We Know About Negative Gearing, But Is It Time We Got Positive?

Negative gearing and the proposed changes to it are a highly contentious topic leading up to the federal election. Some say ditching it will make housing more affordable, but others say it will send rents sky high. Simon Pressley, Property Analyst of Propertyology says that scrapping the measure would end up costing the government more over the long term due to lost taxes, despite the initial savings.

Negative gearing is a tax break for investors that borrow money to invest in income generating assets, typically shares or property. It applies when the costs of owning an asset are higher than the income it generates.

So an investment property is negatively geared if its total mortgage interest, property management fees, maintenance costs and other related expenses are greater than the rental income.

You can offset losses from a negatively geared investment property against other income, meaning you’ll pay less tax. High income earners in particular appreciate this as they pay the highest marginal tax rates, and therefore get the most benefit when their taxable income is reduced.

But negative gearing is not a license to print money. Investors are betting that their loss-making property will increase in value over time enough to cover the shortfall when they sell it.

According to the ATO, one in ten Australians that file a tax return use negative gearing in terms of rental property.

Financial planner and director of Pivot Wealth Ben Nash says “borrowing to invest can be a great way to get ahead with your money faster”.

“When done properly gearing can rapidly accelerate your progress toward your version of financial freedom,” he told The Hip Pocket.

While negative gearing is the one we hear the most about, positive gearing is another tactic used by investors.

Positive gearing is, put simply, the opposite of negative gearing; the rental income generated by the property more than covers the costs of maintaining it. The catch? These properties can be hard to come by, particularly in metropolitan areas says Bessie Hassan of finder.com.au.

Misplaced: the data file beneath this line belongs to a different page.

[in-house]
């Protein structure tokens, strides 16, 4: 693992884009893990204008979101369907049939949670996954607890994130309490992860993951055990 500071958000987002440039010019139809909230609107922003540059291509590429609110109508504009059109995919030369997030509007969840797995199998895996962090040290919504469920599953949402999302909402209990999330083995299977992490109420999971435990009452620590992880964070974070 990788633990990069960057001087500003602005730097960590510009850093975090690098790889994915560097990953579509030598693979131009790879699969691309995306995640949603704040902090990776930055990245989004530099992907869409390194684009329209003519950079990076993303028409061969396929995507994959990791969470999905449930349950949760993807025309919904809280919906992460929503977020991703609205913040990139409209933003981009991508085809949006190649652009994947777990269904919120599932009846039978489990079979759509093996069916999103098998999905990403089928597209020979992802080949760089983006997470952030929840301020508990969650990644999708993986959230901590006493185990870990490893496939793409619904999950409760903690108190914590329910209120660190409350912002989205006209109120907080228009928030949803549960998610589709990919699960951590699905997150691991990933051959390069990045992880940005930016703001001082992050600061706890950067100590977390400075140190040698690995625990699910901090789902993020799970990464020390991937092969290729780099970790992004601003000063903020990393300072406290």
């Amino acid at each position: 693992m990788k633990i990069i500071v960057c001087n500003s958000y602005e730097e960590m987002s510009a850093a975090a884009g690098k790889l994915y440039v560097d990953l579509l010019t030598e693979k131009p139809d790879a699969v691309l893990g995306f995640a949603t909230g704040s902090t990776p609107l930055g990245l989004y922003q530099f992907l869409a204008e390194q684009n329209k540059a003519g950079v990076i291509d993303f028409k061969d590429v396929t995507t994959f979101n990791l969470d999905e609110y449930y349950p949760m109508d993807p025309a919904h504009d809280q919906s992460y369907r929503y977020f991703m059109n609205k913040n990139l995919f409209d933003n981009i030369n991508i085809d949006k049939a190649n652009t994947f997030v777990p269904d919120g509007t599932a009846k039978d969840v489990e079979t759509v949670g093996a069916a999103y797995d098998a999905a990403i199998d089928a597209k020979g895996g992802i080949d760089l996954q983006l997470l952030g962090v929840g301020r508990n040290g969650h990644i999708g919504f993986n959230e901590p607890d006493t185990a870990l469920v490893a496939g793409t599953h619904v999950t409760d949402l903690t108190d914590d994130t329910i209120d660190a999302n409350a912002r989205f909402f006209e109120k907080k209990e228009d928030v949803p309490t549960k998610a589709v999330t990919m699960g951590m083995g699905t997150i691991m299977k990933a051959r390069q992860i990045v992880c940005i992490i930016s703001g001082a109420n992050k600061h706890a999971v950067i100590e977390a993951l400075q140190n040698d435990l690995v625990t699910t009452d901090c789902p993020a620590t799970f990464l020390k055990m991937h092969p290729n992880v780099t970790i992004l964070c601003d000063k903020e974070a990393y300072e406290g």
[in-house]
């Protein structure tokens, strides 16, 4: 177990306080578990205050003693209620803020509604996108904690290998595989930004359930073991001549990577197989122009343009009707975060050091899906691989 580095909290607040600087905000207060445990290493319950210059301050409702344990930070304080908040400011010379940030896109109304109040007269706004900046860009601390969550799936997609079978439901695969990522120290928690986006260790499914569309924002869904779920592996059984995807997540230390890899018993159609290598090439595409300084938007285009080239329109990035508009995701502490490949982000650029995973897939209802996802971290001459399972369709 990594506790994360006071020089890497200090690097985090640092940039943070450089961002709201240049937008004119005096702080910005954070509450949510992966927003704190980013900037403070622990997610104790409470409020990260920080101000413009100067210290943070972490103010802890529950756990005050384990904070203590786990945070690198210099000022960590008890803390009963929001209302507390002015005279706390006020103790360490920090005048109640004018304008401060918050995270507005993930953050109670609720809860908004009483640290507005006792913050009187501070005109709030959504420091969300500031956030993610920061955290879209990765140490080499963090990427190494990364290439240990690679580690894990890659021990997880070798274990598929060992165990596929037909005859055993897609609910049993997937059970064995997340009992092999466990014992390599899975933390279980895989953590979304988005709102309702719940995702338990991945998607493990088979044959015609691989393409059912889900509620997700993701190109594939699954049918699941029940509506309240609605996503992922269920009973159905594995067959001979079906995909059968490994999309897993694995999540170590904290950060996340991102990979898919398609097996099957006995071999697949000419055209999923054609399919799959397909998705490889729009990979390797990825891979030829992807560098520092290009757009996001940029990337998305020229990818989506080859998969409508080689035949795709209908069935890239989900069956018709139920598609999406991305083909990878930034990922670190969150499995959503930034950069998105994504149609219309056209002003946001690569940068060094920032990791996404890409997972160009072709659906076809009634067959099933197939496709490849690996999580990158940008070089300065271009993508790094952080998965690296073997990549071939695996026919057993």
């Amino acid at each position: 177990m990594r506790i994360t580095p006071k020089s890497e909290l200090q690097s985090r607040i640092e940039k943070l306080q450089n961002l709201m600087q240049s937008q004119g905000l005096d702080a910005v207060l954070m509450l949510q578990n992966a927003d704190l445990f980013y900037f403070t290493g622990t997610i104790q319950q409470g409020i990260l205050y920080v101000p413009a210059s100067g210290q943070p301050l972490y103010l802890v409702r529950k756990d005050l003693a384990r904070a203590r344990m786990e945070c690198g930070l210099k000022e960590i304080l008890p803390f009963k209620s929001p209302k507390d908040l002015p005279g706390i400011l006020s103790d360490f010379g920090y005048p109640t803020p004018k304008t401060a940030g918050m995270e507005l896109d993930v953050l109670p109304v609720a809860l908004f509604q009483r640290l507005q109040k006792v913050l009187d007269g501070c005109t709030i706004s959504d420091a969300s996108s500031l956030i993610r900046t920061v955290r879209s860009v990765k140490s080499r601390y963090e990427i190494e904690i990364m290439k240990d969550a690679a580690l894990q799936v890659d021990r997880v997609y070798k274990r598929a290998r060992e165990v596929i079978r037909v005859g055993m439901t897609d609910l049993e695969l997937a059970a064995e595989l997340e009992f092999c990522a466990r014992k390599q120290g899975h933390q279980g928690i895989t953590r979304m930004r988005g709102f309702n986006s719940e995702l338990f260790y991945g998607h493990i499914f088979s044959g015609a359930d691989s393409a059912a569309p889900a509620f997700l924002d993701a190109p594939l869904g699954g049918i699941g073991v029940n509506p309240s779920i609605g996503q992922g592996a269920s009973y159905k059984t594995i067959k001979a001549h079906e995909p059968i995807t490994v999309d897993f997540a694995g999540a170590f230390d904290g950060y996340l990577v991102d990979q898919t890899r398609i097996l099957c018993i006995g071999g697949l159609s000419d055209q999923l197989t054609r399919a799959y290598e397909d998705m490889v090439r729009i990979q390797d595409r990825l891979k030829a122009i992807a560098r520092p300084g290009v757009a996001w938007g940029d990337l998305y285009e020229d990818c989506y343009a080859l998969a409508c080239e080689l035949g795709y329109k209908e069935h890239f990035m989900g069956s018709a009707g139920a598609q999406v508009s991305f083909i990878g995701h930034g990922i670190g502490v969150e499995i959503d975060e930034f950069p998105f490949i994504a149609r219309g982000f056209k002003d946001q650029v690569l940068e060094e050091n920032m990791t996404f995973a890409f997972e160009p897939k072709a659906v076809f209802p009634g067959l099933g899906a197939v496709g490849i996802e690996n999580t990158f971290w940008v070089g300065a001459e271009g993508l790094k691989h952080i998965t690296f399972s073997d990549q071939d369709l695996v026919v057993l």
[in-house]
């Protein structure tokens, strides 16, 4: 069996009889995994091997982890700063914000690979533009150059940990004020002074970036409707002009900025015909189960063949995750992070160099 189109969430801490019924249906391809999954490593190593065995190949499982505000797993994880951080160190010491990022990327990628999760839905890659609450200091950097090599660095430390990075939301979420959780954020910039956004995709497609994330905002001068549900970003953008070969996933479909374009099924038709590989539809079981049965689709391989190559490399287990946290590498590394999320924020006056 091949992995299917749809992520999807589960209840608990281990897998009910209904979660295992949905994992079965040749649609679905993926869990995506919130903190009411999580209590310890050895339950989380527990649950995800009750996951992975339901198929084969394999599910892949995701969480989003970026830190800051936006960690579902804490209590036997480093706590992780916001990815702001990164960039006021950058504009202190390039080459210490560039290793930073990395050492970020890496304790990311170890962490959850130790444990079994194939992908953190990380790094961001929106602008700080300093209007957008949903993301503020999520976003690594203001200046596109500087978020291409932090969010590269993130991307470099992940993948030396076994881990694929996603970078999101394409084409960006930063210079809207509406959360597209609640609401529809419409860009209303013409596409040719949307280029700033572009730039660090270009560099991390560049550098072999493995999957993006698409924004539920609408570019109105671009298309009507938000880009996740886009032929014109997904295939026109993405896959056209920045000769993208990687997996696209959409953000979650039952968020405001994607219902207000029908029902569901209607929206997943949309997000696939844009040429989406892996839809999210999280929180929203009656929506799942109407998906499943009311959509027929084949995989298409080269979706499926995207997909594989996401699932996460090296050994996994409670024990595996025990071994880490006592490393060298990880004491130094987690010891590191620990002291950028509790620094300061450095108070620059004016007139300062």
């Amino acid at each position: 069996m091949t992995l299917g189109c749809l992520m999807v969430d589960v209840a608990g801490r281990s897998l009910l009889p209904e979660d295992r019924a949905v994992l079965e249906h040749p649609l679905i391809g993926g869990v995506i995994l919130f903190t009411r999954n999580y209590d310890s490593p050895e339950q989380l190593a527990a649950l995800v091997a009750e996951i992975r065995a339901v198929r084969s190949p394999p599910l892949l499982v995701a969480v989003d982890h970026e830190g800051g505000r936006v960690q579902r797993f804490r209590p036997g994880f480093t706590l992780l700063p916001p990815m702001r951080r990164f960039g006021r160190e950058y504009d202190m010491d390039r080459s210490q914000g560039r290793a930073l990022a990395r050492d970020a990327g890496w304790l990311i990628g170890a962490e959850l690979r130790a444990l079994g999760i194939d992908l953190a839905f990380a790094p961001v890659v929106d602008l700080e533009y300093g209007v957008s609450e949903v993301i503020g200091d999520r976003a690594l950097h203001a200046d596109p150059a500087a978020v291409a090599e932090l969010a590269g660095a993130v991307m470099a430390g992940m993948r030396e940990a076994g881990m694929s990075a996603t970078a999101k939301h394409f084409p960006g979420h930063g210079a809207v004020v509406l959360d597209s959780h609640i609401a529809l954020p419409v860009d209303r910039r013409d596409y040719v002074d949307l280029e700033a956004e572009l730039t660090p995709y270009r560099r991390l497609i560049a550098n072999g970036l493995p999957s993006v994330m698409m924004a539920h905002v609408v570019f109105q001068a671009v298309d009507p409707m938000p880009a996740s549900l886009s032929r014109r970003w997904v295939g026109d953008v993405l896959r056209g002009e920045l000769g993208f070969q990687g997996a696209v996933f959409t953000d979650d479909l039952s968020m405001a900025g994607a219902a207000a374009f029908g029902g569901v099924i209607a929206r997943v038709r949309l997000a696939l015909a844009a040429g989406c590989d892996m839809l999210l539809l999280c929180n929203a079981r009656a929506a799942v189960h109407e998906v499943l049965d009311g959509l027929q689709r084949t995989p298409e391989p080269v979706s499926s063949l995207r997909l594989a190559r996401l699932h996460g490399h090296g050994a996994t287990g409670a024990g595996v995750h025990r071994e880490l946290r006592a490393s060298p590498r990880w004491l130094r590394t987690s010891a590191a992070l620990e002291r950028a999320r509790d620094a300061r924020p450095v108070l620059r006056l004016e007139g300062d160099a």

“Positively geared properties are hard to find in areas where property prices are high compared to rents, so it suits someone who has time to select the right property,” she told news.com.au.

And while growth on these investments will generally be slower, having an extra stream of income and a foot on the ladder seems like a worthy trade, right? It almost sounds too good to be true, so I spoke to Ryan Clark, operations manager of Payne Pacific Estate Agents to see if this kind of investment is realistic for millennials.

“A millennial wouldn’t be able to purchase a property that is positively geared within the Sydney metropolitan area,” he said.

So where could we get in on this unicorn of property investment? Think west. Very west.

“They would need to go far out west (say the back of Bourke) where they could purchase a property that would be positively geared,” says Ryan.

And while the extra stream income would be nice, he says the lower rate of growth on the investment can be a bit of a deal breaker.

“Problem is there would be very little growth, so their investment wouldn’t be worth it. The vacancy rates are higher which would have an impact on the investment.”

Ryan’s advice for millennials like himself – stick to high growth property.

“A millennial would be better off purchasing a property in and around Sydney which would be negatively geared and there is a greater chance of capital gains. Lease out the property to a good tenant and use the rental return to smash the mortgage!”

Ben Nash agrees that positive cashflow is not not a defining factor when it comes to property investment.

“I think a lot of people get caught up in the hype of having a ‘positive cashflow’ property, but forget to consider the impact on growth,” he says.

Michael Xia on the other hand, told news.com.au that the speculation involved in negative gearing makes it a dangerous tactic.

“People who are negative gearing are hoping to gain a lot through capital growth, but capital growth by definition is speculation. No one knows what Sydney will do within the next six to 12 months, or Melbourne, or Brisbane for that matter. So you’re just gambling with the future. And I think as an investor you need to speculate less and invest more,” he said.

“Negative gearing traps you in a kind of rat wheel race because if you’re not creating an income and you can’t service those mortgages then you can’t really escape. If you go down the positive gearing path then it won’t happen over night, but over time you can escape that because you’ve got a recurring source of income.”

Let you inner landlord flourish.

There’s compelling arguments from either camp and at the end of the day, it’s all going to come down to what you want as an investor. Those looking for strong capital gains are best off sticking with negative gearing, but if you’re willing to play the longer term, positive gearing will give you a little extra cash to play with, along with some (hopefully) modest growth – providing you’re lucky enough to find the right property to do it.